As shown in FIG. 1, a SRAM 40 has a memory array 42' and an address decoder 44. The memory array 42' comprises a plurality of memory blocks 41-1, 42-2, . . . similar in structure, whereas the address decoder 44 is made hierarchical so as to include a main decoder 45 and a subdecoder 46 (46-1, 46-2, . . . ). In each of the memory blocks 42-1, 42-2, . . . exist two rows 43a, 43b of memory cells (vertically arranged as shown in FIG. 1) as one set, each row including a predetermined number of memory cells (bits) 41 (horizontally arranged as shown therein), and a column of a predetermined number of sets (wards). In this case, the memory cell 41 is used for storing 1-bit data.

The present invention is primarily featured in that a memory ward 43 including the memory cells 41 having bits (e.g., 4, 8, 16 bits etc.,) equivalent to one ward is formed with the two rows 43a, 43b of memory cells as one set, each including the memory cells 41 for storing bits equivalent to 1/2 ward and that only one main ward line 47-1 (47-2, . . . ) is appropriated for the two rows of memory cells as one set. Therefore, the number of memory ward lines 47-1, 47-2, . . . necessary for rows of memory cells can be halved, whereby the formation of a highly integrated memory cell becomes feasible.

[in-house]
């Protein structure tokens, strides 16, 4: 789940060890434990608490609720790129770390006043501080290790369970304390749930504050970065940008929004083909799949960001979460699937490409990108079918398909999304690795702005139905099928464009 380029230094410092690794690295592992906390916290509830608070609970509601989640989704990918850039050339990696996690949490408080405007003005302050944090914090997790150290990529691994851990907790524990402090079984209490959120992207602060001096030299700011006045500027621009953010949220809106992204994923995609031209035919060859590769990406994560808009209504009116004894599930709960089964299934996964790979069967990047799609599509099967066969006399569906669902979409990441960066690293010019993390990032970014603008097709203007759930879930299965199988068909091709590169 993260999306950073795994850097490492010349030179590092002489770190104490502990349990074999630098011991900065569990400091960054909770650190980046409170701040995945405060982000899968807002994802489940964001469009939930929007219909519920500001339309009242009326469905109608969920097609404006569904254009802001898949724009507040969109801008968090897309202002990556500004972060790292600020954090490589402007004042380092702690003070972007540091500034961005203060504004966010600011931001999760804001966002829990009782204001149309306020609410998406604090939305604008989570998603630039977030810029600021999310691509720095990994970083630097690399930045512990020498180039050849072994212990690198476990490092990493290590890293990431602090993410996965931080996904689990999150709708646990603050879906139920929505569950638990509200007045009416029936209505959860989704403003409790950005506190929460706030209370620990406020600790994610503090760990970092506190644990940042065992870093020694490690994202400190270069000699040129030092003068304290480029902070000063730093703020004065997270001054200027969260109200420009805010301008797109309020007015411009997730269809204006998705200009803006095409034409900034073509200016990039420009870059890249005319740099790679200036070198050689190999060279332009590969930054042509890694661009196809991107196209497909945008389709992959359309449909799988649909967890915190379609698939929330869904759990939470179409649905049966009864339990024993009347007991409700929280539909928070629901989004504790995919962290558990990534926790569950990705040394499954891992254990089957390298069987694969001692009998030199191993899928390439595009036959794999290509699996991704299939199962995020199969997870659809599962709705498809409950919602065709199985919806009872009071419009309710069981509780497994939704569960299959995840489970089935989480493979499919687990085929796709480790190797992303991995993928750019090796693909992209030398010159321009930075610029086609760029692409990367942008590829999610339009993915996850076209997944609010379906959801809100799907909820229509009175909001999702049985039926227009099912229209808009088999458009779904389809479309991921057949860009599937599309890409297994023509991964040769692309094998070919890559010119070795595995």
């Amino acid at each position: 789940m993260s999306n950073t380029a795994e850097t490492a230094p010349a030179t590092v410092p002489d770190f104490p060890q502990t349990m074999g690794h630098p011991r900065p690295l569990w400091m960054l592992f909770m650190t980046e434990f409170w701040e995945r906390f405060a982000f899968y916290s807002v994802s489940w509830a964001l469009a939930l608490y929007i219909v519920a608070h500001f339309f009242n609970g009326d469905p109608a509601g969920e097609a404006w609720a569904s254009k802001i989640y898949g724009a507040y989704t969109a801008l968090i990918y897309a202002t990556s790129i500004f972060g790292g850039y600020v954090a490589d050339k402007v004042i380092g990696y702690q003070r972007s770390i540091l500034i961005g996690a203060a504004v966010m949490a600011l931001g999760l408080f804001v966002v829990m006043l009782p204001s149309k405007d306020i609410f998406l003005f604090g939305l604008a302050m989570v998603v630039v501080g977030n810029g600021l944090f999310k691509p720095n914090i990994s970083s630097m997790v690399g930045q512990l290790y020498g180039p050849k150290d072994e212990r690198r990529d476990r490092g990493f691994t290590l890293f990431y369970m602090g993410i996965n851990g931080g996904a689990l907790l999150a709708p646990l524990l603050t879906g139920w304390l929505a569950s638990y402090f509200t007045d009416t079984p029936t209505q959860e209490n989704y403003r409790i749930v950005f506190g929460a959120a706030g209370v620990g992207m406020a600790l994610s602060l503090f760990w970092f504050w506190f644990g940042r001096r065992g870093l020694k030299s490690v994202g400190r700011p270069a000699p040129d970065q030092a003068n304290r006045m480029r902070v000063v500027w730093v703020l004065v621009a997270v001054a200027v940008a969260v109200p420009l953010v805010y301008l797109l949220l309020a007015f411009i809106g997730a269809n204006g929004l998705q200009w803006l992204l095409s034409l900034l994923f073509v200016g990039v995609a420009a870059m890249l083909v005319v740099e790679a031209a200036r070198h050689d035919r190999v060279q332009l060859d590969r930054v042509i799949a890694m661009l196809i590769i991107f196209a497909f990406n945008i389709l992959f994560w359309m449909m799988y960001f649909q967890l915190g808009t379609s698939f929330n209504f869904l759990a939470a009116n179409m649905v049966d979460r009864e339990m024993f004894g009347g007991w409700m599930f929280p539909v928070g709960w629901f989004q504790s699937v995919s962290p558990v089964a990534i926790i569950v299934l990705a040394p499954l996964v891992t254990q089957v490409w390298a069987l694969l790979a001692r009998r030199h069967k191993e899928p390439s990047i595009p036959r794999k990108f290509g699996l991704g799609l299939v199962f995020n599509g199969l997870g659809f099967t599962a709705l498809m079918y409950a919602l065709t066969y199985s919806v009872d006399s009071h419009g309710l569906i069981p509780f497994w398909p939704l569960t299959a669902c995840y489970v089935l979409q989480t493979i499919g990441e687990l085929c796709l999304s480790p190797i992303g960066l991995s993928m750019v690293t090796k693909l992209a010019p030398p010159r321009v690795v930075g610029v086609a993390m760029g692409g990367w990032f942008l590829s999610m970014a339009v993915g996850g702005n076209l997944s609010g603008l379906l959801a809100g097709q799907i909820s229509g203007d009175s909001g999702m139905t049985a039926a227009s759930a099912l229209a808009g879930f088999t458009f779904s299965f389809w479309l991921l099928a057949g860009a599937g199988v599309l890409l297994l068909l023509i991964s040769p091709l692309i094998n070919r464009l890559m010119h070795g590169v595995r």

Needless to say, it is possible to arrange one main ward line for N (N≧2) rows of memory cells.

Similar main ward lines 47-1, 47-2, . . . are respectively extended horizontally through similar memory wards 43-1, 43-2, . . . of all the memory blocks 42-1, 42-2, . . . so that the same main ward signal is applied from the main decoder 45 thereto. On the other hand, memory block selection lines (hereinafter simply called the block line(s)) 48-1, 48-2, . . . are vertically extended so that different block selection signals (hereinafter simply called the block signal(s)) are supplied from the subdecoders 46-1, 46-2, . . . to all the memory wards 43-1, 43-2, . . . of the respective memory blocks 42-1, 42-2, . . .